And there you have it. I think it was accidentallydone on purpose. And now we’re cursed.

The Wicked Witch of the East as pictured in Th...

The only other small factor refusing to be overlooked is that it’s not just this house that has been plagued by plumbing potholes. It’s been all of them. Which means somewhere during the last twenty years of moving houses, a plumber died in the basement and was packed up by a moving company and we’ve been carrying around dead plumber bones for the last two decades.

Bones

I wouldn’t be surprised. And I wouldn’t be surprised to find out he’d gone to the City of London.

~Shelley

Don’t forget to check out what’s cookin’ in the Scullery this week (here) and what we’re all talkin’ about down in the pub (here).

14 thoughts on “The waterworks. Except it doesn’t.

  1. There may be an electrogravitational magnetic spiritual voltage potential through your pipes that causes the pernicious plumbing problems. Fortunately, I know of no data that supports the transference of this influence into the drinking and bathing water in a haunted house in central Virginia or London. Of course, there is always a first time, and perhaps either you or Sir Sackier could come under its influence from time to time. So watch out.

  2. A delightful and sensuous tour through the American province. The aromatic gap between Islay and Kenosha says it all. “Come smell our diary air” is a brilliant moment of olfactory nostalgia for anyone who has driven between Oconomowac and Gooseville in the summer, with the windows down. The gap between City College in London and a steep Virginia mountainside may be even bigger. Thanks for the first class seat on a scenic, vicarious vacation.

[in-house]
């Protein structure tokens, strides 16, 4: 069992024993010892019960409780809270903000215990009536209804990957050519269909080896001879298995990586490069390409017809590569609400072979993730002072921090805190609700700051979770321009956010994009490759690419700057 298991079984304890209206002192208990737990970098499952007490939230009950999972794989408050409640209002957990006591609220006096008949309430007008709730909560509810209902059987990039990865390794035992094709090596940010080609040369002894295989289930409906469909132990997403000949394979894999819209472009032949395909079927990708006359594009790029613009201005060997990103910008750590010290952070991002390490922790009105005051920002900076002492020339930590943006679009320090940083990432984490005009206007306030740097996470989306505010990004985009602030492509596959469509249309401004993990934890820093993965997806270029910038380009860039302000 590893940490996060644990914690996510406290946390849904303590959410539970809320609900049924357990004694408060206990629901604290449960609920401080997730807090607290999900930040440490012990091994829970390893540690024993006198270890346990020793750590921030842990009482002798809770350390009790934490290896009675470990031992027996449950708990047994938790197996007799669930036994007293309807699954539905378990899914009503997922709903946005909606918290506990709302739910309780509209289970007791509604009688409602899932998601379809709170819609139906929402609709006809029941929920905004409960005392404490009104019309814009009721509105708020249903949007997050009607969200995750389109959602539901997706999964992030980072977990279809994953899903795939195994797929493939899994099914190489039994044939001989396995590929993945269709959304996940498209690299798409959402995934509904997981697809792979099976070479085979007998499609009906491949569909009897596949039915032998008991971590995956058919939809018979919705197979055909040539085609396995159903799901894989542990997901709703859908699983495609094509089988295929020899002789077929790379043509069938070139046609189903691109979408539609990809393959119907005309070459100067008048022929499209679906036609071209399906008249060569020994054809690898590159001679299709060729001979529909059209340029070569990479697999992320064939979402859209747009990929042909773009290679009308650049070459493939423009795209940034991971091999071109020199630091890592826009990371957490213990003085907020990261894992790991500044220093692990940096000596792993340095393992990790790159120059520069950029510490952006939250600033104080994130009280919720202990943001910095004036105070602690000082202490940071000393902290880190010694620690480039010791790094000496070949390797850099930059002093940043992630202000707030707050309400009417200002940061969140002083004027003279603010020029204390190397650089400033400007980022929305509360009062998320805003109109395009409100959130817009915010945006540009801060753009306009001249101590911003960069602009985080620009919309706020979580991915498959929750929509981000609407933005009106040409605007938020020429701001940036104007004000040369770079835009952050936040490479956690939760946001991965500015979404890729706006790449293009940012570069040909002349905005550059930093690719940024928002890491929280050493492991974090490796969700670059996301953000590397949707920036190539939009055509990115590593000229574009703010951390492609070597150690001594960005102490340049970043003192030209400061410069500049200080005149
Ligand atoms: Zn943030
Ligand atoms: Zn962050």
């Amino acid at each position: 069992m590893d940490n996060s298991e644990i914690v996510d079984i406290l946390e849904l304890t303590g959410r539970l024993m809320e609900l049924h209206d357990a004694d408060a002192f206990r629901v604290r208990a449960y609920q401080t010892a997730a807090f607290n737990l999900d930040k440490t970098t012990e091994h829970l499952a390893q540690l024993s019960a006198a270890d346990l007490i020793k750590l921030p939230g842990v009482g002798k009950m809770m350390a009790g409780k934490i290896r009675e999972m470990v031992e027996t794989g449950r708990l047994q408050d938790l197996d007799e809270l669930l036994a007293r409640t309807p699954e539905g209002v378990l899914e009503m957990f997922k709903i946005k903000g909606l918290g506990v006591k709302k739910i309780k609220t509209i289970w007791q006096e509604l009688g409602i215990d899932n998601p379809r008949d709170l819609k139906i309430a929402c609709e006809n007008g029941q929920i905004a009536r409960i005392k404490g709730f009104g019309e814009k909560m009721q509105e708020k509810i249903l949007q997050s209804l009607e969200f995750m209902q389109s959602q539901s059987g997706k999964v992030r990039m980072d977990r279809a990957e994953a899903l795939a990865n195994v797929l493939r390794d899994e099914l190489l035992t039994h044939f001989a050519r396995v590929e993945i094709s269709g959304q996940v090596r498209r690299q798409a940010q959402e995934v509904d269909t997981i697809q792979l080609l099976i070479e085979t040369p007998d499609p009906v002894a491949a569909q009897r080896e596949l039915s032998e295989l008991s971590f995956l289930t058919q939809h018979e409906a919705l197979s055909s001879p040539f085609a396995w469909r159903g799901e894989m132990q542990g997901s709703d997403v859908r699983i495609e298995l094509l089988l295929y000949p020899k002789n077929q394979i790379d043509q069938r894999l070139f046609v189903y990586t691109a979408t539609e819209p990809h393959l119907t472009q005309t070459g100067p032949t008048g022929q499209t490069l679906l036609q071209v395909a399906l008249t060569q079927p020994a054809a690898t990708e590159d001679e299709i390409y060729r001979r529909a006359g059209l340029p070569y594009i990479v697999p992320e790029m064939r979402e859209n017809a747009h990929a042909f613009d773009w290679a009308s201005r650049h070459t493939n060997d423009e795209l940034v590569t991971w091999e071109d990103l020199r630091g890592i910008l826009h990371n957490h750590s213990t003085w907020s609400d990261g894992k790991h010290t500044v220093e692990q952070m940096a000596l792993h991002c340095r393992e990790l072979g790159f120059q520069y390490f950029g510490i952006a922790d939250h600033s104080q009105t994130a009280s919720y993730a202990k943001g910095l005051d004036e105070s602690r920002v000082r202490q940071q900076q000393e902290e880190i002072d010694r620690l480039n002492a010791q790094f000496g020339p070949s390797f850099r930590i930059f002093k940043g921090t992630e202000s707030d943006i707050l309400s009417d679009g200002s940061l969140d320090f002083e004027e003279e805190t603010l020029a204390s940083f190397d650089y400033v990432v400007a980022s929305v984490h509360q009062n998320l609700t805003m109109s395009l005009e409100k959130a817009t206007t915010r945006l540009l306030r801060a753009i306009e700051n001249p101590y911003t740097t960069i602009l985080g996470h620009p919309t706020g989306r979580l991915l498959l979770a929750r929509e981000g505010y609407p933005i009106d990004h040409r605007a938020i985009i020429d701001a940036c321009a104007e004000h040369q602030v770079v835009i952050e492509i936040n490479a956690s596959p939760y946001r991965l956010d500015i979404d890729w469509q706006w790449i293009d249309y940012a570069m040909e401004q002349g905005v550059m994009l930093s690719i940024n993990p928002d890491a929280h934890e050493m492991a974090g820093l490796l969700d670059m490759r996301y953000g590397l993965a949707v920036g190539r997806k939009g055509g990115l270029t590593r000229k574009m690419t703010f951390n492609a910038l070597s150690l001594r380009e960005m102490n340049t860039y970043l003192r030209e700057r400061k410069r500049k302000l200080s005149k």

3. At least the plumber didn’t get plastered in vain. He may not have reached the pub, but his skeleton in your closet has certainly inspired story telling that can only be described as, well, as “inspired.” Thanks to Sir Sackier for sharing these delights with those of us who don’t believe inhabitable lands exist beyond the subway lines.

  4. I think this is one of those cases where it’s quite a lot more fun reading about the misadventures than living through them! Hopefully the plumber spirit lets up eventually…

    On that note, I think he may have followed me home for a few days – 2 weeks ago every toilet in our house exploded all at once! I wasn’t home so Katrina had the joy of dealing with that on the day of. The water company says it was a contractor working on the sewer line. I’m beginning to think it was your plumber.

  5. I too, a Jersey fellow with a heap of rellies from Virginia, attended the City of London for a year. As someone who has moved around the planet a few times, and someone who knows a bit about Sir Sackier, I’d be fairly certain that a body was boxed by movers in the mid to late ’80’s. I’d look for a dusty worn but well crafted box in the basement built to show excellent craftmanship in 400 years.

  6. the bones certainly might be human. I’m not a forensic path guy, but the ribs look human and I think I see a proximal ulna…

  7. Nicely done, Shelley. Very entertaining. And explains so much about Sir Sackier. It does seem as if everyone knows him. Best of luck with blog and your writing. Hope you get of the drip soon….

  8. Its been some months now. Is your plumbing problem still in existance? If so, maybe you should try sacrificing something to the dead plumber i.e. a case of his favorite spirits OR look find the local exorcist….

    • What? Get rid of the dead plumber? I’ve finally gotten used to spending the rest of the day with the shampoo encrusted hair coiffure that repeatedly results when the pipes quit halfway through my shower. Give up that kind of fun? Okay, yeah, maybe we need an exorcist.